It’s funny what inspires. I wrote a new piece of flash fiction that was inspired by a thing of beauty, and my mind twists and turns and transforms this thing into something complex, more compelling (I think). I work at the top of a hill, overlooking other lovely hills, and nearly everyday I drive or walk past them. When I’m having a rough day I’ll stare at them and they help me remember my dumb luck to be dropped in this place and time, free to write and work and live in a level of comfort that can easily be taken for granted.
This is mostly schmaltz, but mostly true as well.
I watched a TV show about desert homesteads in Southern California, these forgotten time capsules surrounded by western brilliance. It made me wonder what it would be like to wake up every morning and face a landscape shivering with significance and imbued with spirit. Then I think of my hills, and I remember that I have a slice of that in my hands.
My next step is to outline a longer short story, returning to longer work and using lessons learned from my class to create something a bit tighter and more fluid. We’ll see.
I once saw a house slide down a hill and break to pieces.
I was out for a walk after there had been heavy rain. I thought I would stuff my hands in my pockets and sniff the air, be thoughtful and appreciate the clear sky. The neighborhood is hilly, and every day I have this nice little uphill walk to my apartment that I mostly take for granted except after it rains. On my way to the market I kept my eyes open for worms working themselves out of the mud and thought I might take one home and let it live with my tomato vine.
So I was walking up this hill, looking but not really looking, and I’ll be honest all I had in my head at the time was a running grocery list and the throb of a hangover. There was one house on a small adjacent hill. It was an ancient Victorian that someone had renovated at some point and I know because every so often I was blinded by the sun hitting an enormous A/C unit on the roof. It looked like a shiny tumor and spoiled the whole aesthetic. But at least they had air conditioning when last summer I was pretending to have a sweltering newborn at home so that the salesman at Sears would give me his last window unit.
Most people here are friendly, and I am too for the most part, but I never knew who lived in the Victorian. Sometimes I saw evidence of a family from far away, like a scooter on the porch or bright beach towels drying on the balcony. One night on the way home from the bar I had a friend who asked about it and talked about how out of place it seemed among Malibu-style bungalows and mid-century fixer-uppers. I shrugged and he looked at the stained glass windows and speculated about ghosts and axe murder.
A sick crack. This was the same phrase used by a witness to a woman run over by a car as he recalled the crushing of her skull and neck, and I’ll use it here. I later learned that the crack was the sound of concrete foundation coming apart when weak earth and gravity decided to team up against it. The beautiful Victorian ripped up the fresh grass and moss and all the stuff that made the hill itself beautiful. Then it showed me its goods, like a guy with a trench coat full of watches. It was hard to make out anything too specific from my view, but I did spy a mint green stove, a gaudy watercolor, and what I could have sworn was a fainting couch. The noise stopped, and a green scarf that had been picked up by the wind fluttered onto the rubble.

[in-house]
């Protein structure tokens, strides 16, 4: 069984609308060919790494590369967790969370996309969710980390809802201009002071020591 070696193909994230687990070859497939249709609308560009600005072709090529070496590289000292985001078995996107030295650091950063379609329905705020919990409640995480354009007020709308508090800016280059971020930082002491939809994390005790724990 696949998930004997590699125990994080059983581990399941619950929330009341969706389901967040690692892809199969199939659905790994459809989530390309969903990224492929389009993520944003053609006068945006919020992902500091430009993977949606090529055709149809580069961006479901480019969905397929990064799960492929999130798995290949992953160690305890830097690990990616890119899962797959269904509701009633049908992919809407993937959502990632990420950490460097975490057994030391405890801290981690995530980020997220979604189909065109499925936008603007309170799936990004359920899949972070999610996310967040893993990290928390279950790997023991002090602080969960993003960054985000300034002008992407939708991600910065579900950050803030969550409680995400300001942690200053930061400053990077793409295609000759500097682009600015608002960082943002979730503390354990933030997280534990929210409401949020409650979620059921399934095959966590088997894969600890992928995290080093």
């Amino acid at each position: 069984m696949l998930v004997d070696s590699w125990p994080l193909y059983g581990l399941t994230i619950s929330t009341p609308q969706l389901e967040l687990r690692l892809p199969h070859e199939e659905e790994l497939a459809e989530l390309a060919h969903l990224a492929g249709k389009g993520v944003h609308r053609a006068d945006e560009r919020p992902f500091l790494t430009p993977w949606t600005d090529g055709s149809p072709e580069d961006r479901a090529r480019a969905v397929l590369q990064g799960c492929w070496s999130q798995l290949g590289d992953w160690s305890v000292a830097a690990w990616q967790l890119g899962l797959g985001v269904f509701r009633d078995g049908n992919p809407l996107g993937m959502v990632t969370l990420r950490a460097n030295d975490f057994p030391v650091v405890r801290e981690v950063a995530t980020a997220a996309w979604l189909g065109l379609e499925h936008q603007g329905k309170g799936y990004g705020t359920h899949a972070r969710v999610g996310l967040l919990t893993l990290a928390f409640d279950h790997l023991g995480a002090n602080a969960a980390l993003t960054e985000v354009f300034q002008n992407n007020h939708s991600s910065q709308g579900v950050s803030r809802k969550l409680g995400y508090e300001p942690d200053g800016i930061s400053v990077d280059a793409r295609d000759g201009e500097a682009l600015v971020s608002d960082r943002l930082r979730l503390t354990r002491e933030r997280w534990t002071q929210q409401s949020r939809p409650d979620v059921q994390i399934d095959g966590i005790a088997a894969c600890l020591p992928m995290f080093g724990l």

It happened, then it was over.
But I tell you, I didn’t do a thing.
I was supposed to scream and cover my mouth and run and cry and call the police, call the ambulance, call the Channel 4 News at 11. I stood there and watched it happen, then waited for fellow witnesses to show themselves. When no one did I walked to the grocery store and bought eggs, apples, tuna and a head of lettuce.
For weeks I thought about the Victorian. I refused to watch TV because I didn’t want to see the inevitable close-up of a teddy bear with its arm ripped off or the splintered twin bed with dinosaur sheets. I had made up my mind that something gruesome had occurred. But I kept catching scraps of conversation that had infected the neighborhood. I started assembling these scraps into a cohesive narrative of those ten seconds. It was a tale of luck and bad luck, and one that will probably never be told in this neighborhood again on account of new zoning laws and mudslide warnings and all the things put in place after someone dies in a strange and preventable way.
I never heard about a need for witnesses. Otherwise I would have called the police and told them my story. Maybe. Or maybe they’d ask me why I didn’t call them at the time and I would have to tell them that my pantry was empty and I was sick from drinking and my head was pounding and all I wanted to do was get some fresh, cold air in my lungs for a few minutes and maybe grab a few worms. They would not look kindly on my response.
I didn’t walk by the hill for two months. I took a longer route to my apartment and dispensed of the pleasant strolls. When I did have to walk by it I’d looked down and move fast. But after a while I couldn’t control myself because the force of the incident – the spirit of the house – was too strong. It pulled my head sideways. There it was. A bruise, a brown smear that grass was reluctant to reclaim. The absence of memory and place. A Victorian ghost with nothing left to haunt.